Waste fire sparks in Japan

By Kozo Mizoguchi The Associated Press

TOKYO – A fire broke out at a nuclear power plant’s waste incinerator in western Japan yesterday, but officials said no radiation leaked into the atmosphere. Two workers were injured.

It took firefighters wearing protective suits nearly two hours to reach the blaze because of thick smoke, and another two hours to put out the flames at the facility in Oi, about 235 miles west of Tokyo, said Manabu Kobana of Kansai Electric Power Co.

Sensors inside and around the plant showed no signs of a radiation leak, police said. All four pressurized water reactors at Oi were operating normally, and workers at the plant reactors remained at their stations during the fire. No one was evacuated.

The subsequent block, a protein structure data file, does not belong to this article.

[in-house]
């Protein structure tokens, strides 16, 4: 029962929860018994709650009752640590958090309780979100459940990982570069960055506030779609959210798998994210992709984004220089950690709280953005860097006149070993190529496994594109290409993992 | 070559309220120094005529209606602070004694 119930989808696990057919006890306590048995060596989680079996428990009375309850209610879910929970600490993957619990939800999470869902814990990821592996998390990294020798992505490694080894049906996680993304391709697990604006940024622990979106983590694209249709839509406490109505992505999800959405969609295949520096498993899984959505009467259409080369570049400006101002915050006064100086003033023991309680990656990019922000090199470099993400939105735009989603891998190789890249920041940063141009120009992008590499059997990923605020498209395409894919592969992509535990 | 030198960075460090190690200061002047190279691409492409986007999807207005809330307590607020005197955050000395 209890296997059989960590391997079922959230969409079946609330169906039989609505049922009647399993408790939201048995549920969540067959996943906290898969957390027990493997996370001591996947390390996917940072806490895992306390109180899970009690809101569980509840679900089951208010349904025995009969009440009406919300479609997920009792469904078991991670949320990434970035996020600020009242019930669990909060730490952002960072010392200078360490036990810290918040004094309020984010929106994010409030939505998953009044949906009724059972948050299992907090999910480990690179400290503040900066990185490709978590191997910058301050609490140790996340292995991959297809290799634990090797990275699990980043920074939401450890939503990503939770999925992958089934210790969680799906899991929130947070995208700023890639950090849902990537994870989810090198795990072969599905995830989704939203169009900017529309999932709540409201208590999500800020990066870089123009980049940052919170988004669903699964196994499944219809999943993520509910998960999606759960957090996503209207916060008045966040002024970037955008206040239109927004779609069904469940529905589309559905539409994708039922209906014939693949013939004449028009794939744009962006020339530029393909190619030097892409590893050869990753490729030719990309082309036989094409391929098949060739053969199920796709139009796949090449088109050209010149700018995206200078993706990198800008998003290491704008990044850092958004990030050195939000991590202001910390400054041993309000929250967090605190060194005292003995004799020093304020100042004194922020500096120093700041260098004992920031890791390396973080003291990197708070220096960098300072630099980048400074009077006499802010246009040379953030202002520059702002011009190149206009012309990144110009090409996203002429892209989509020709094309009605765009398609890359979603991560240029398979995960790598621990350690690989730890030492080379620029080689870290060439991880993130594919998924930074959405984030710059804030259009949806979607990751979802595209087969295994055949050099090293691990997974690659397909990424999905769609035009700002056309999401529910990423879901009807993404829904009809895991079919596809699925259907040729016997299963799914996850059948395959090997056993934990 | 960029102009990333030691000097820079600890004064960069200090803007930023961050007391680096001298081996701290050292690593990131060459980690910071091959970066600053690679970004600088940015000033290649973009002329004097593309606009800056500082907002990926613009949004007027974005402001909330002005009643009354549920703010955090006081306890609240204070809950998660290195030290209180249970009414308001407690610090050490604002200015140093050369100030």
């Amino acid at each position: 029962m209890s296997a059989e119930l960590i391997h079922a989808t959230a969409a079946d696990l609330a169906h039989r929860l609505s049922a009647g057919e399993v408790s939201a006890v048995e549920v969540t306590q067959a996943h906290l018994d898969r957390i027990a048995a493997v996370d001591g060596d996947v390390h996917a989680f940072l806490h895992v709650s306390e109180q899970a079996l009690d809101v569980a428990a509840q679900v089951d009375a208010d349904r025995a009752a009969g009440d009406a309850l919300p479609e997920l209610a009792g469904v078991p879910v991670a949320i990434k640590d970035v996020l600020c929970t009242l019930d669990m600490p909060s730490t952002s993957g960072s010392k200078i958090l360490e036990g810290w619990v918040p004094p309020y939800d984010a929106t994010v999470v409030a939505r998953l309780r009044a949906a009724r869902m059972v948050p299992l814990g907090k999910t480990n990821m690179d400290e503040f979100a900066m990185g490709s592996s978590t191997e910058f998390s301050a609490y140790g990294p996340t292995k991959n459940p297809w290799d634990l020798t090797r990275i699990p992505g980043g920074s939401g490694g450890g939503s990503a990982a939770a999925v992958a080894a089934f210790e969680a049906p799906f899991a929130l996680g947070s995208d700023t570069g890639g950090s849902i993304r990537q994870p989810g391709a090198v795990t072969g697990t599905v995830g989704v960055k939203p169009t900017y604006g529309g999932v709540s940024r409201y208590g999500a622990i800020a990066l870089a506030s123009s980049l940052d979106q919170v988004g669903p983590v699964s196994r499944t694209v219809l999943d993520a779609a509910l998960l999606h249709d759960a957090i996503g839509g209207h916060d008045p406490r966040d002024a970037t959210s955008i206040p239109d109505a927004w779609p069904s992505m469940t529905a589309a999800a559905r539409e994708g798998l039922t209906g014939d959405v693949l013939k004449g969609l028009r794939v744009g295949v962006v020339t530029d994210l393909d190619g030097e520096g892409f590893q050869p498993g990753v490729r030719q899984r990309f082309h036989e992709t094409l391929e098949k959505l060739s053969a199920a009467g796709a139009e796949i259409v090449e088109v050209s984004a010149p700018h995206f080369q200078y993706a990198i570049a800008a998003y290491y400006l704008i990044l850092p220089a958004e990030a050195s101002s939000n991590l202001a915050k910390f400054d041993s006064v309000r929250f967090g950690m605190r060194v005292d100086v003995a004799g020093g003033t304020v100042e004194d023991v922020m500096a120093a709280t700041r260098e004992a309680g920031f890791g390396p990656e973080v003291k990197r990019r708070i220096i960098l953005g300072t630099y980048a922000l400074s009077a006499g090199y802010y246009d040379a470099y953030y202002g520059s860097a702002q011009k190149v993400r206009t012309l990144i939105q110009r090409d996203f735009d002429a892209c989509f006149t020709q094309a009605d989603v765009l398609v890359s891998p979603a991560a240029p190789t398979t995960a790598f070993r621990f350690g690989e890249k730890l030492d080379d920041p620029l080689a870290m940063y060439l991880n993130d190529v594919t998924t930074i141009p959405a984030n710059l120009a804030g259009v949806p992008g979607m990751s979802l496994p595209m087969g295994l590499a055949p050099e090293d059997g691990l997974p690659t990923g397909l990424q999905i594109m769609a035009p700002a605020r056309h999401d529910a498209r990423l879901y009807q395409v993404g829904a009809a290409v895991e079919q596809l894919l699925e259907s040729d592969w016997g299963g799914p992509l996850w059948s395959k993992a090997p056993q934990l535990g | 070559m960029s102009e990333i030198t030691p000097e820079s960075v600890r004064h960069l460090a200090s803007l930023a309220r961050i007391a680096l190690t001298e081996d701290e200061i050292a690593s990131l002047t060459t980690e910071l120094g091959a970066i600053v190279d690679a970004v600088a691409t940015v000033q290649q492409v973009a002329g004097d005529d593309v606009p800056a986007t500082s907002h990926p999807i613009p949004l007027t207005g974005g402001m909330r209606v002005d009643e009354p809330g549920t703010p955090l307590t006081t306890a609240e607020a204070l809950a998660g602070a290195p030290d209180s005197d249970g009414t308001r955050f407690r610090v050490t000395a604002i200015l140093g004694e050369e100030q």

“We don’t believe the reactors were at any time exposed to danger,” Fukui police official Ritsuo Eto said.

Two workers who were inspecting the facility were rushed to a hospital after inhaling smoke, but they were not in critical condition and were not exposed to radiation, fire officials said.

Resource-poor Japan is heavily dependent on its nuclear program, but the public has been increasingly wary of reactor safety following a series of malfunctions and accidents.

The cause of yesterday evening’s blaze was still under investigation. But flames seemed to have come from an area in the facility where the ash from incinerated trash is packed into steel barrels, Kobana said.

The waste processed at the facility includes employee uniforms, rags and other trash from the plant and may contain “minuscule” levels of radiation, Kobana said.